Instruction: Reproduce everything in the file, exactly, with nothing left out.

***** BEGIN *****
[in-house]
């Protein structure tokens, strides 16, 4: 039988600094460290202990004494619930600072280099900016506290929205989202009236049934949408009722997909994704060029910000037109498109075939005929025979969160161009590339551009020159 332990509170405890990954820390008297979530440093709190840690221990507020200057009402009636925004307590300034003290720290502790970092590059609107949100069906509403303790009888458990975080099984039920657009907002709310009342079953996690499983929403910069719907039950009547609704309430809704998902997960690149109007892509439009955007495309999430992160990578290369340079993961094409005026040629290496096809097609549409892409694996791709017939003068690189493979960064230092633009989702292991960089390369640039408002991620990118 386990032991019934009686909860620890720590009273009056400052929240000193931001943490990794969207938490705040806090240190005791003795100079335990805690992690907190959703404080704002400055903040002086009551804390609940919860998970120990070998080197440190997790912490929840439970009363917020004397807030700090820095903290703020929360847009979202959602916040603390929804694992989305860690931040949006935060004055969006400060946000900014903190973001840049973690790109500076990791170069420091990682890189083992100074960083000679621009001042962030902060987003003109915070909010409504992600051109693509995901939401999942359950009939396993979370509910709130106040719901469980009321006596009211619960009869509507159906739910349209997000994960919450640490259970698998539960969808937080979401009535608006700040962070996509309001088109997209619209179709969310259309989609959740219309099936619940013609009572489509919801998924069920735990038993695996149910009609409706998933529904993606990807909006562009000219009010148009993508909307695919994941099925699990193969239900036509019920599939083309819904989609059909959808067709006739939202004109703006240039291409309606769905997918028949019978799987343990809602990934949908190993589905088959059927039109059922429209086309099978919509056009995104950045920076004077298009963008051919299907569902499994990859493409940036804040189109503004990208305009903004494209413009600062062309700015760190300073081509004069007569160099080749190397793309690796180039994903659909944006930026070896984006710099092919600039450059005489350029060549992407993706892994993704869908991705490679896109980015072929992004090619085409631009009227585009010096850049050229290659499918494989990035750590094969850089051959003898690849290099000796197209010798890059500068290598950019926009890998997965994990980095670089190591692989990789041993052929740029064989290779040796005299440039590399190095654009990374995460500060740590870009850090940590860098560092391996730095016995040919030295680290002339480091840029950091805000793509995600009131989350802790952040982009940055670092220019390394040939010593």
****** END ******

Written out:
[in-house]
């Protein structure tokens, strides 16, 4: 039988600094460290202990004494619930600072280099900016506290929205989202009236049934949408009722997909994704060029910000037109498109075939005929025979969160161009590339551009020159 332990509170405890990954820390008297979530440093709190840690221990507020200057009402009636925004307590300034003290720290502790970092590059609107949100069906509403303790009888458990975080099984039920657009907002709310009342079953996690499983929403910069719907039950009547609704309430809704998902997960690149109007892509439009955007495309999430992160990578290369340079993961094409005026040629290496096809097609549409892409694996791709017939003068690189493979960064230092633009989702292991960089390369640039408002991620990118 386990032991019934009686909860620890720590009273009056400052929240000193931001943490990794969207938490705040806090240190005791003795100079335990805690992690907190959703404080704002400055903040002086009551804390609940919860998970120990070998080197440190997790912490929840439970009363917020004397807030700090820095903290703020929360847009979202959602916040603390929804694992989305860690931040949006935060004055969006400060946000900014903190973001840049973690790109500076990791170069420091990682890189083992100074960083000679621009001042962030902060987003003109915070909010409504992600051109693509995901939401999942359950009939396993979370509910709130106040719901469980009321006596009211619960009869509507159906739910349209997000994960919450640490259970698998539960969808937080979401009535608006700040962070996509309001088109997209619209179709969310259309989609959740219309099936619940013609009572489509919801998924069920735990038993695996149910009609409706998933529904993606990807909006562009000219009010148009993508909307695919994941099925699990193969239900036509019920599939083309819904989609059909959808067709006739939202004109703006240039291409309606769905997918028949019978799987343990809602990934949908190993589905088959059927039109059922429209086309099978919509056009995104950045920076004077298009963008051919299907569902499994990859493409940036804040189109503004990208305009903004494209413009600062062309700015760190300073081509004069007569160099080749190397793309690796180039994903659909944006930026070896984006710099092919600039450059005489350029060549992407993706892994993704869908991705490679896109980015072929992004090619085409631009009227585009010096850049050229290659499918494989990035750590094969850089051959003898690849290099000796197209010798890059500068290598950019926009890998997965994990980095670089190591692989990789041993052929740029064989290779040796005299440039590399190095654009990374995460500060740590870009850090940590860098560092391996730095016995040919030295680290002339480091840029950091805000793509995600009131989350802790952040982009940055670092220019390394040939010593």